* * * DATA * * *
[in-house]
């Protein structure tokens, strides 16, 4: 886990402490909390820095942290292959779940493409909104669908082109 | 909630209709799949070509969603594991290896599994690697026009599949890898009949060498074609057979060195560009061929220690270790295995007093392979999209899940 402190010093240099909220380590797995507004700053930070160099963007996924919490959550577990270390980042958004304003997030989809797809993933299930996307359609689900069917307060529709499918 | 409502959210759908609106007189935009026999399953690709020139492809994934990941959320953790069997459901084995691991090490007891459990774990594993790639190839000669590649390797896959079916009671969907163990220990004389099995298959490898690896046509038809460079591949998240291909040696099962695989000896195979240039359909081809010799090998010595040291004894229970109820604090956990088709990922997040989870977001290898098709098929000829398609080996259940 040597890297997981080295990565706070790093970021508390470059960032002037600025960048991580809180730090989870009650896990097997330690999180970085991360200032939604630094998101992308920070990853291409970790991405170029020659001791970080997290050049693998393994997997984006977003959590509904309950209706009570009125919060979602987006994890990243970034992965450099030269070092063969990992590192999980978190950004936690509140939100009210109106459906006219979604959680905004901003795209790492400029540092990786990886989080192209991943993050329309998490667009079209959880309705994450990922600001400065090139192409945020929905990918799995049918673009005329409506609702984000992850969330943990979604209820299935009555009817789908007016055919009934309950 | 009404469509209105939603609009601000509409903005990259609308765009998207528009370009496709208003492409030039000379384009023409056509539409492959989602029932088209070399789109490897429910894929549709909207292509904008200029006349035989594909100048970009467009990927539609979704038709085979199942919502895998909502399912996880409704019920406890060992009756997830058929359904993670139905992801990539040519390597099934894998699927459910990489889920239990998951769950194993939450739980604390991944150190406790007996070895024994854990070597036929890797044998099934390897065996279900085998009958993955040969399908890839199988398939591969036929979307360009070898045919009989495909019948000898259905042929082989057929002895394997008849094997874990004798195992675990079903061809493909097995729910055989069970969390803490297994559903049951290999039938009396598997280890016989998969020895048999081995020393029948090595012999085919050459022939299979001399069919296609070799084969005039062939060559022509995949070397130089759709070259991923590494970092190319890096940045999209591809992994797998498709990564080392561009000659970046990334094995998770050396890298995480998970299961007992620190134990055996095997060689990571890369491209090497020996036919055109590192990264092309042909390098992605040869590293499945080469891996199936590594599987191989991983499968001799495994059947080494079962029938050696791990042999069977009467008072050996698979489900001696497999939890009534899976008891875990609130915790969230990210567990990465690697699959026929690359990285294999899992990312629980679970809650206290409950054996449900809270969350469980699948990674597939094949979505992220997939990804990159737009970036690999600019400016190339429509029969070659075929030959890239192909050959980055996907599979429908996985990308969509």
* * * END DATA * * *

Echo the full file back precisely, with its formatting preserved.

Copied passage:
[in-house]
């Protein structure tokens, strides 16, 4: 886990402490909390820095942290292959779940493409909104669908082109 | 909630209709799949070509969603594991290896599994690697026009599949890898009949060498074609057979060195560009061929220690270790295995007093392979999209899940 402190010093240099909220380590797995507004700053930070160099963007996924919490959550577990270390980042958004304003997030989809797809993933299930996307359609689900069917307060529709499918 | 409502959210759908609106007189935009026999399953690709020139492809994934990941959320953790069997459901084995691991090490007891459990774990594993790639190839000669590649390797896959079916009671969907163990220990004389099995298959490898690896046509038809460079591949998240291909040696099962695989000896195979240039359909081809010799090998010595040291004894229970109820604090956990088709990922997040989870977001290898098709098929000829398609080996259940 040597890297997981080295990565706070790093970021508390470059960032002037600025960048991580809180730090989870009650896990097997330690999180970085991360200032939604630094998101992308920070990853291409970790991405170029020659001791970080997290050049693998393994997997984006977003959590509904309950209706009570009125919060979602987006994890990243970034992965450099030269070092063969990992590192999980978190950004936690509140939100009210109106459906006219979604959680905004901003795209790492400029540092990786990886989080192209991943993050329309998490667009079209959880309705994450990922600001400065090139192409945020929905990918799995049918673009005329409506609702984000992850969330943990979604209820299935009555009817789908007016055919009934309950 | 009404469509209105939603609009601000509409903005990259609308765009998207528009370009496709208003492409030039000379384009023409056509539409492959989602029932088209070399789109490897429910894929549709909207292509904008200029006349035989594909100048970009467009990927539609979704038709085979199942919502895998909502399912996880409704019920406890060992009756997830058929359904993670139905992801990539040519390597099934894998699927459910990489889920239990998951769950194993939450739980604390991944150190406790007996070895024994854990070597036929890797044998099934390897065996279900085998009958993955040969399908890839199988398939591969036929979307360009070898045919009989495909019948000898259905042929082989057929002895394997008849094997874990004798195992675990079903061809493909097995729910055989069970969390803490297994559903049951290999039938009396598997280890016989998969020895048999081995020393029948090595012999085919050459022939299979001399069919296609070799084969005039062939060559022509995949070397130089759709070259991923590494970092190319890096940045999209591809992994797998498709990564080392561009000659970046990334094995998770050396890298995480998970299961007992620190134990055996095997060689990571890369491209090497020996036919055109590192990264092309042909390098992605040869590293499945080469891996199936590594599987191989991983499968001799495994059947080494079962029938050696791990042999069977009467008072050996698979489900001696497999939890009534899976008891875990609130915790969230990210567990990465690697699959026929690359990285294999899992990312629980679970809650206290409950054996449900809270969350469980699948990674597939094949979505992220997939990804990159737009970036690999600019400016190339429509029969070659075929030959890239192909050959980055996907599979429908996985990308969509």